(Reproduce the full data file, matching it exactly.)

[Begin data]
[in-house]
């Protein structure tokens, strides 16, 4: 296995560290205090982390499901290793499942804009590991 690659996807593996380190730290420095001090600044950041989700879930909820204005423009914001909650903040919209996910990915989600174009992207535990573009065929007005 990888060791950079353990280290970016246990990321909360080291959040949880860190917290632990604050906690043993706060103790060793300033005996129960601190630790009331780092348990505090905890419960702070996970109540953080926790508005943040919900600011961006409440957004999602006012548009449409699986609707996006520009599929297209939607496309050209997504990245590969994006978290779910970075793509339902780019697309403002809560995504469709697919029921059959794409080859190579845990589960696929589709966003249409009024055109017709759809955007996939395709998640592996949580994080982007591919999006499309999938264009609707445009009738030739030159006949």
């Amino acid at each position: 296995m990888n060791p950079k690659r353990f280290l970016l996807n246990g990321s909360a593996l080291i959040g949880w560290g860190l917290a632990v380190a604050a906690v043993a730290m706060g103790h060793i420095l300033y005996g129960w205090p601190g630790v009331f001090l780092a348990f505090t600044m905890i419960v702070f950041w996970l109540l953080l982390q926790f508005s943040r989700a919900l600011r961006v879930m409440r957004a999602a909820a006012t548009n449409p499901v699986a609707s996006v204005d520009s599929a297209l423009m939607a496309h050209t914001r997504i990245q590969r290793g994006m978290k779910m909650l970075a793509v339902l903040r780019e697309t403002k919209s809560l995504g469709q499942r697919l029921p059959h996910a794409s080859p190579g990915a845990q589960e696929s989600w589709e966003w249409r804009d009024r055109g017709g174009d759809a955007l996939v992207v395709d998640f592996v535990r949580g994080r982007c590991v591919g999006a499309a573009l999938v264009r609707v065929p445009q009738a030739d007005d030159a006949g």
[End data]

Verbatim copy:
[in-house]
């Protein structure tokens, strides 16, 4: 296995560290205090982390499901290793499942804009590991 690659996807593996380190730290420095001090600044950041989700879930909820204005423009914001909650903040919209996910990915989600174009992207535990573009065929007005 990888060791950079353990280290970016246990990321909360080291959040949880860190917290632990604050906690043993706060103790060793300033005996129960601190630790009331780092348990505090905890419960702070996970109540953080926790508005943040919900600011961006409440957004999602006012548009449409699986609707996006520009599929297209939607496309050209997504990245590969994006978290779910970075793509339902780019697309403002809560995504469709697919029921059959794409080859190579845990589960696929589709966003249409009024055109017709759809955007996939395709998640592996949580994080982007591919999006499309999938264009609707445009009738030739030159006949």
């Amino acid at each position: 296995m990888n060791p950079k690659r353990f280290l970016l996807n246990g990321s909360a593996l080291i959040g949880w560290g860190l917290a632990v380190a604050a906690v043993a730290m706060g103790h060793i420095l300033y005996g129960w205090p601190g630790v009331f001090l780092a348990f505090t600044m905890i419960v702070f950041w996970l109540l953080l982390q926790f508005s943040r989700a919900l600011r961006v879930m409440r957004a999602a909820a006012t548009n449409p499901v699986a609707s996006v204005d520009s599929a297209l423009m939607a496309h050209t914001r997504i990245q590969r290793g994006m978290k779910m909650l970075a793509v339902l903040r780019e697309t403002k919209s809560l995504g469709q499942r697919l029921p059959h996910a794409s080859p190579g990915a845990q589960e696929s989600w589709e966003w249409r804009d009024r055109g017709g174009d759809a955007l996939v992207v395709d998640f592996v535990r949580g994080r982007c590991v591919g999006a499309a573009l999938v264009r609707v065929p445009q009738a030739d007005d030159a006949g």